The British International Freight Association (BIFA) welcomes yesterday’s announcement by the International Maritime Organization that its Maritime Safety Committee (MSC) has approved the draft amendments to the Safety of Life at Sea (SOLAS), Chapter VI to require mandatory verification of the gross mass of containers.
The trade association that represents freight forwarders and logistics companies also cautioned that all concerned should accept that if the ‘aggregating’ method that has been put forward does not work, mandatory weighing of fully loaded containers is likely.
The IMO sub-committee approved draft guidelines, giving shippers two methods to verify the weight of a container – either by weighing the entire loaded container using calibrated and certified equipment; or weighing the individual packages, dunnage, etc and adding the tare mass to the sum of the single masses.
BIFA Director General, Peter Quantrill says: "During the UK consultation process, BIFA has made its views on the subject very clear.
"There is a real problem with regard to this issue and statistics issued by leading insurers indicate approximately 20% of all containers are overweight.
"All parties have responsibilities in relation to this subject and must fulfil them.
"BIFA believes that the correct place to establish the weight of a loaded container is before the vehicle drives on the public highway.
"In the final analysis the present problems are a direct result of poor regulatory enforcement and trade compliance."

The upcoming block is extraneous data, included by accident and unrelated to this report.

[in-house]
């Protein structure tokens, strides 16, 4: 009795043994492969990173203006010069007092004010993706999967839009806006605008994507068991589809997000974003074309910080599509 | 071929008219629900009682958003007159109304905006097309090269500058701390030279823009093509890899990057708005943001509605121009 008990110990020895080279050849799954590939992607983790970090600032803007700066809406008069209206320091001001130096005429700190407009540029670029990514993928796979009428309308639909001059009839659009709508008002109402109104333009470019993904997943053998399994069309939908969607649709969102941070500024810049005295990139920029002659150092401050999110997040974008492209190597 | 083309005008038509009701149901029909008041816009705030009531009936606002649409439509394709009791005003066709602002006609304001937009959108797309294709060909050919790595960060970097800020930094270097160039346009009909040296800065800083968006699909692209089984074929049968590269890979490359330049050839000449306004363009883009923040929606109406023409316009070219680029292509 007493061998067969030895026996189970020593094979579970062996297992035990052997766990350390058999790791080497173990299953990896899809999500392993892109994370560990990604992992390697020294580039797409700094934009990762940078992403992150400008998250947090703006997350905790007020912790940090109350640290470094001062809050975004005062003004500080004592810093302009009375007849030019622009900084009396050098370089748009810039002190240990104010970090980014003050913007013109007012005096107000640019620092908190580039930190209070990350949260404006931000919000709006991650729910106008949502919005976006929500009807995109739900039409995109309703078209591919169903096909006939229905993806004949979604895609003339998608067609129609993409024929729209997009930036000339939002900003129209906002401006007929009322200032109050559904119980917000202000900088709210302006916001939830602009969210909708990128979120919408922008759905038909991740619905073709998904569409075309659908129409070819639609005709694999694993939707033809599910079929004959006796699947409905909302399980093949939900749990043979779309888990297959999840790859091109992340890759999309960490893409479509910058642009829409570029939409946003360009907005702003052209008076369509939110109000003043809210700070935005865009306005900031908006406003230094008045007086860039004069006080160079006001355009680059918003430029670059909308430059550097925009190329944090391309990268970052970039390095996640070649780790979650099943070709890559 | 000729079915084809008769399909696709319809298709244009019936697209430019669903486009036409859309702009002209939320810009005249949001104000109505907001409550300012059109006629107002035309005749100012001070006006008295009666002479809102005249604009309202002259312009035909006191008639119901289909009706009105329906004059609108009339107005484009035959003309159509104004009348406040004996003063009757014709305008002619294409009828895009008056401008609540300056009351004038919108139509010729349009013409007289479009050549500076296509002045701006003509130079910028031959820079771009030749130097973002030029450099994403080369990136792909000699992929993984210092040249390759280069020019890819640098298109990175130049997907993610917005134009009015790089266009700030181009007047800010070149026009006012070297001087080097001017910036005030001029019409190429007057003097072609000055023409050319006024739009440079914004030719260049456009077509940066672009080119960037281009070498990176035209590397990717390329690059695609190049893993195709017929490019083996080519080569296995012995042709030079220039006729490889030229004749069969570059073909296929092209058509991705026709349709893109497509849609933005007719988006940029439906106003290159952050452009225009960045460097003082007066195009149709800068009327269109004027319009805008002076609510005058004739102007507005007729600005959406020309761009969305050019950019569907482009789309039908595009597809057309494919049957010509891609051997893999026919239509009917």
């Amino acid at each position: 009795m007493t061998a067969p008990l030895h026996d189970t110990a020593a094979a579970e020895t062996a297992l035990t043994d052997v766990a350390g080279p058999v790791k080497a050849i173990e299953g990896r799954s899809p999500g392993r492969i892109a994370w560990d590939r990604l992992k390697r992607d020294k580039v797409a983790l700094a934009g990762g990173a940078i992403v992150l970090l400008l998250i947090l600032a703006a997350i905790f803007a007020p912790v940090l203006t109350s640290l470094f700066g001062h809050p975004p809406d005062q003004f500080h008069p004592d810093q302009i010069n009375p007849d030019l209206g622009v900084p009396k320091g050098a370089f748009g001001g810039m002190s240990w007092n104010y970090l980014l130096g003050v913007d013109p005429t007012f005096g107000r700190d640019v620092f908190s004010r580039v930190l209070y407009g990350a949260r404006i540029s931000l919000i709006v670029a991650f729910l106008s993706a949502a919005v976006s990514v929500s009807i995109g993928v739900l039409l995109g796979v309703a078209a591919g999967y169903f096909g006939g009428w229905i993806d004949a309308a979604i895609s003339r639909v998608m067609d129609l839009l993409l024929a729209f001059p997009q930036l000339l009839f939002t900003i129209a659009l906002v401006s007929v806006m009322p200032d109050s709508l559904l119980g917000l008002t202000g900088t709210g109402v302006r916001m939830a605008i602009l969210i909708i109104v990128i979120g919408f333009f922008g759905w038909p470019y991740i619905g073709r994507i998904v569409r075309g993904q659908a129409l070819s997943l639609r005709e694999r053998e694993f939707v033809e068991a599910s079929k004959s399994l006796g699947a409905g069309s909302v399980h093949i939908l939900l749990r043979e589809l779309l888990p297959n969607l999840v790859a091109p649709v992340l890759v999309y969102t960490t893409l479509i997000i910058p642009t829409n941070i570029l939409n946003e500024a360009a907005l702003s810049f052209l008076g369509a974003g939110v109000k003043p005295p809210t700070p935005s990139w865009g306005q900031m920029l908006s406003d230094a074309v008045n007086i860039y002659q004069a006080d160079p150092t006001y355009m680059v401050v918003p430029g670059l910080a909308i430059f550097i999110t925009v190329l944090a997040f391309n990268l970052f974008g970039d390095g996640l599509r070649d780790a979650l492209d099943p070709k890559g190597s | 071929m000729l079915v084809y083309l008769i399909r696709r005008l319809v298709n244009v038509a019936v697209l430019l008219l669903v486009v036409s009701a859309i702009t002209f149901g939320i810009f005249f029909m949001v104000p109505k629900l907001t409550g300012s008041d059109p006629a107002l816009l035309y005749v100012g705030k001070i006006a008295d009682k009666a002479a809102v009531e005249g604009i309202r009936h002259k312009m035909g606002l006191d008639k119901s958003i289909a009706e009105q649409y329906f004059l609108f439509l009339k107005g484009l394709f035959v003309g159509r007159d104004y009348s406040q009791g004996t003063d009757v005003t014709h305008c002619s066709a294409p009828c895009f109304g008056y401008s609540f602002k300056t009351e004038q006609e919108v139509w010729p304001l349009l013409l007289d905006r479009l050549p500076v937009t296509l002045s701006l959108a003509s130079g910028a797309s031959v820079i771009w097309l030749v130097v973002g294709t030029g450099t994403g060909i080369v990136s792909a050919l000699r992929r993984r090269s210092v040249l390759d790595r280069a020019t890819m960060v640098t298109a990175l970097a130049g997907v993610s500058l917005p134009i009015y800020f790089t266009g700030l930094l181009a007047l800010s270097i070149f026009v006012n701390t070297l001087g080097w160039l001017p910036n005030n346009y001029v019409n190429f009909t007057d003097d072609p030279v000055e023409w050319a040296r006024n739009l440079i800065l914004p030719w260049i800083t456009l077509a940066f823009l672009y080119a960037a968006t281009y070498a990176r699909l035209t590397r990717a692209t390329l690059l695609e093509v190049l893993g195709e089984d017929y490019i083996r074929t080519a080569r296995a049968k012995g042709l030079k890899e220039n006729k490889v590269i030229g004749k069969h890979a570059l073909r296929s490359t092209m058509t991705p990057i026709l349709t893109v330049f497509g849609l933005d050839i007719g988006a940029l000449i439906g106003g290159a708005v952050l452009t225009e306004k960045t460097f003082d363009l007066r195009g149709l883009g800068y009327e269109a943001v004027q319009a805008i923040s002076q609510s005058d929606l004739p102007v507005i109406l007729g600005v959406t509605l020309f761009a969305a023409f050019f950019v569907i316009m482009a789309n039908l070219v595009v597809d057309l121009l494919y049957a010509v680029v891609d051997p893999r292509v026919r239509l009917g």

BIFA has already started working with the UK’s enforcing agency, the Maritime and Coastguard Agency, and other trade bodies in order to arrive at a UK policy which meets the regulations. But the policy needs to be simple to follow; utilise other accreditations such as ISO; as well as use commercial flows and documentation.
BIFA understands that the draft amendments will be put forward for adoption to the next MSC session – MSC 94 – in November 2014 and, if approved, will enter into force in July 2016.
Quantrill concludes: "Clearly the implementation of the new rules is a lengthy process that should give the industry time to adapt and allow our members time to make sure that they continue to comply with their responsibilities to make accurate cargo declarations.
"Everyone concerned should accept that if this ‘aggregating’ method does not work, there is a real risk of mandatory weighing of fully loaded containers becoming the only method of establishing a unit’s weight."